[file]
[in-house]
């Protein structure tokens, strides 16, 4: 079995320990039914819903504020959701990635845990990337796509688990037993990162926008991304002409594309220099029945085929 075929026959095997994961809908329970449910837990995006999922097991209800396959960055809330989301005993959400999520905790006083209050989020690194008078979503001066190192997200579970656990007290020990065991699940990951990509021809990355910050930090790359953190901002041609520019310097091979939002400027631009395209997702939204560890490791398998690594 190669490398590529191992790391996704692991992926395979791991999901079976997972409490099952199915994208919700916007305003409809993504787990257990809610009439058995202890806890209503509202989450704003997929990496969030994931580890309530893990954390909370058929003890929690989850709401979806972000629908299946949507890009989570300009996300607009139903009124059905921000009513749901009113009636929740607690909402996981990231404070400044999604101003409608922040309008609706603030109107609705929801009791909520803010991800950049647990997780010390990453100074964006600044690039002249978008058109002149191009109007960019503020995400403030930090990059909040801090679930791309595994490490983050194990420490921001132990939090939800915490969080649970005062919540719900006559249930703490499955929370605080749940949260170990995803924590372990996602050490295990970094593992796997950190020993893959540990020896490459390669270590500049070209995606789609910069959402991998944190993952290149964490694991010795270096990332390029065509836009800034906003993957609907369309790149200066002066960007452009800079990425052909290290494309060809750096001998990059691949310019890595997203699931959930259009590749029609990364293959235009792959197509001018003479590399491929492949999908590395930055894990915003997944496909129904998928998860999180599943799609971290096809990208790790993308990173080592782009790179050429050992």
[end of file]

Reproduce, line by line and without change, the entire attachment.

[in-house]
């Protein structure tokens, strides 16, 4: 079995320990039914819903504020959701990635845990990337796509688990037993990162926008991304002409594309220099029945085929 075929026959095997994961809908329970449910837990995006999922097991209800396959960055809330989301005993959400999520905790006083209050989020690194008078979503001066190192997200579970656990007290020990065991699940990951990509021809990355910050930090790359953190901002041609520019310097091979939002400027631009395209997702939204560890490791398998690594 190669490398590529191992790391996704692991992926395979791991999901079976997972409490099952199915994208919700916007305003409809993504787990257990809610009439058995202890806890209503509202989450704003997929990496969030994931580890309530893990954390909370058929003890929690989850709401979806972000629908299946949507890009989570300009996300607009139903009124059905921000009513749901009113009636929740607690909402996981990231404070400044999604101003409608922040309008609706603030109107609705929801009791909520803010991800950049647990997780010390990453100074964006600044690039002249978008058109002149191009109007960019503020995400403030930090990059909040801090679930791309595994490490983050194990420490921001132990939090939800915490969080649970005062919540719900006559249930703490499955929370605080749940949260170990995803924590372990996602050490295990970094593992796997950190020993893959540990020896490459390669270590500049070209995606789609910069959402991998944190993952290149964490694991010795270096990332390029065509836009800034906003993957609907369309790149200066002066960007452009800079990425052909290290494309060809750096001998990059691949310019890595997203699931959930259009590749029609990364293959235009792959197509001018003479590399491929492949999908590395930055894990915003997944496909129904998928998860999180599943799609971290096809990208790790993308990173080592782009790179050429050992």